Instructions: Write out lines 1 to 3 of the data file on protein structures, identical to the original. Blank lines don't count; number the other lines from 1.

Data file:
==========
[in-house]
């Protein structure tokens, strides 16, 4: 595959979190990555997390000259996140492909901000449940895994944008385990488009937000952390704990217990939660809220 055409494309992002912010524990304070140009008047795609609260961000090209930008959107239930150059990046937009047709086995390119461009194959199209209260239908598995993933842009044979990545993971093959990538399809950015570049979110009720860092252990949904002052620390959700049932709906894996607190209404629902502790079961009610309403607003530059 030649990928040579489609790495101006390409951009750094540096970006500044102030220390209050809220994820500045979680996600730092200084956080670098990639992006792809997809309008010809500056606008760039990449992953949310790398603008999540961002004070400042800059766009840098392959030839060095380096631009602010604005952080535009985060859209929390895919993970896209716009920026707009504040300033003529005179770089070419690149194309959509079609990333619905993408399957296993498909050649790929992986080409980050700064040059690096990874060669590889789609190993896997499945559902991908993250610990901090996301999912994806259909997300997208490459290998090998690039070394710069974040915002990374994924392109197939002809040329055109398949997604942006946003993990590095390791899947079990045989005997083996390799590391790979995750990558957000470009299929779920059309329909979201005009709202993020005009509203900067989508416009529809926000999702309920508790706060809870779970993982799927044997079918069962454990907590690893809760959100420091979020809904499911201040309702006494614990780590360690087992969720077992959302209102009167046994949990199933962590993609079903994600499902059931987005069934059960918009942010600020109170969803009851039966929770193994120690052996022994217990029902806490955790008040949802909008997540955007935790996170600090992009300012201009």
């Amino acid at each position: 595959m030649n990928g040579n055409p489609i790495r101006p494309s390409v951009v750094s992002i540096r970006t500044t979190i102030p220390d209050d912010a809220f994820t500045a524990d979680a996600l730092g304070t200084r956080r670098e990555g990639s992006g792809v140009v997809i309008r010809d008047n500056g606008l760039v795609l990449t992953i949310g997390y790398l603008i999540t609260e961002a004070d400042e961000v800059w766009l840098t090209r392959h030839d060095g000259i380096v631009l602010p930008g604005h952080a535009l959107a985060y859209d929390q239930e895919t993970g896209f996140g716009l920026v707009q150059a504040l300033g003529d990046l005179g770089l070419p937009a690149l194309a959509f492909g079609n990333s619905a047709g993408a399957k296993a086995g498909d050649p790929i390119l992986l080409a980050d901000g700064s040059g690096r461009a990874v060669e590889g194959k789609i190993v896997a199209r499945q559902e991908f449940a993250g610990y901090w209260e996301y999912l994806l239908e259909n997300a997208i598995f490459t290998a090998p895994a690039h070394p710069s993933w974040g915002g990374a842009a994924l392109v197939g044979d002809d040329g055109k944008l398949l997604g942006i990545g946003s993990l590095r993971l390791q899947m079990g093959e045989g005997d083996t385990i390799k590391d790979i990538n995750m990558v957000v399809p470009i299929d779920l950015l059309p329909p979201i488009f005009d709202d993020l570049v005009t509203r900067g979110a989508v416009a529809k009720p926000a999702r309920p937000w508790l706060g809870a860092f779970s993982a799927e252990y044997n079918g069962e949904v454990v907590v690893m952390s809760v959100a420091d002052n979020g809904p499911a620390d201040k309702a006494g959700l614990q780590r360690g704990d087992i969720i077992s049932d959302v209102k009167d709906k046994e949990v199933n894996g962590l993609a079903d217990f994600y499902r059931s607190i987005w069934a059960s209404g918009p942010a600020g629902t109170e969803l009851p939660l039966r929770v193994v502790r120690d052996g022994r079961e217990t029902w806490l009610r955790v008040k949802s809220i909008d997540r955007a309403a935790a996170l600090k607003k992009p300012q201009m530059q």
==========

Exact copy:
[in-house]
């Protein structure tokens, strides 16, 4: 595959979190990555997390000259996140492909901000449940895994944008385990488009937000952390704990217990939660809220 055409494309992002912010524990304070140009008047795609609260961000090209930008959107239930150059990046937009047709086995390119461009194959199209209260239908598995993933842009044979990545993971093959990538399809950015570049979110009720860092252990949904002052620390959700049932709906894996607190209404629902502790079961009610309403607003530059 030649990928040579489609790495101006390409951009750094540096970006500044102030220390209050809220994820500045979680996600730092200084956080670098990639992006792809997809309008010809500056606008760039990449992953949310790398603008999540961002004070400042800059766009840098392959030839060095380096631009602010604005952080535009985060859209929390895919993970896209716009920026707009504040300033003529005179770089070419690149194309959509079609990333619905993408399957296993498909050649790929992986080409980050700064040059690096990874060669590889789609190993896997499945559902991908993250610990901090996301999912994806259909997300997208490459290998090998690039070394710069974040915002990374994924392109197939002809040329055109398949997604942006946003993990590095390791899947079990045989005997083996390799590391790979995750990558957000470009299929779920059309329909979201005009709202993020005009509203900067989508416009529809926000999702309920508790706060809870779970993982799927044997079918069962454990907590690893809760959100420091979020809904499911201040309702006494614990780590360690087992969720077992959302209102009167046994949990199933962590993609079903994600499902059931987005069934059960918009942010600020109170969803009851039966929770193994120690052996022994217990029902806490955790008040949802909008997540955007935790996170600090992009300012201009």
């Amino acid at each position: 595959m030649n990928g040579n055409p489609i790495r101006p494309s390409v951009v750094s992002i540096r970006t500044t979190i102030p220390d209050d912010a809220f994820t500045a524990d979680a996600l730092g304070t200084r956080r670098e990555g990639s992006g792809v140009v997809i309008r010809d008047n500056g606008l760039v795609l990449t992953i949310g997390y790398l603008i999540t609260e961002a004070d400042e961000v800059w766009l840098t090209r392959h030839d060095g000259i380096v631009l602010p930008g604005h952080a535009l959107a985060y859209d929390q239930e895919t993970g896209f996140g716009l920026v707009q150059a504040l300033g003529d990046l005179g770089l070419p937009a690149l194309a959509f492909g079609n990333s619905a047709g993408a399957k296993a086995g498909d050649p790929i390119l992986l080409a980050d901000g700064s040059g690096r461009a990874v060669e590889g194959k789609i190993v896997a199209r499945q559902e991908f449940a993250g610990y901090w209260e996301y999912l994806l239908e259909n997300a997208i598995f490459t290998a090998p895994a690039h070394p710069s993933w974040g915002g990374a842009a994924l392109v197939g044979d002809d040329g055109k944008l398949l997604g942006i990545g946003s993990l590095r993971l390791q899947m079990g093959e045989g005997d083996t385990i390799k590391d790979i990538n995750m990558v957000v399809p470009i299929d779920l950015l059309p329909p979201i488009f005009d709202d993020l570049v005009t509203r900067g979110a989508v416009a529809k009720p926000a999702r309920p937000w508790l706060g809870a860092f779970s993982a799927e252990y044997n079918g069962e949904v454990v907590v690893m952390s809760v959100a420091d002052n979020g809904p499911a620390d201040k309702a006494g959700l614990q780590r360690g704990d087992i969720i077992s049932d959302v209102k009167d709906k046994e949990v199933n894996g962590l993609a079903d217990f994600y499902r059931s607190i987005w069934a059960s209404g918009p942010a600020g629902t109170e969803l009851p939660l039966r929770v193994v502790r120690d052996g022994r079961e217990t029902w806490l009610r955790v008040k949802s809220i909008d997540r955007a309403a935790a996170l600090k607003k992009p300012q201009m530059q």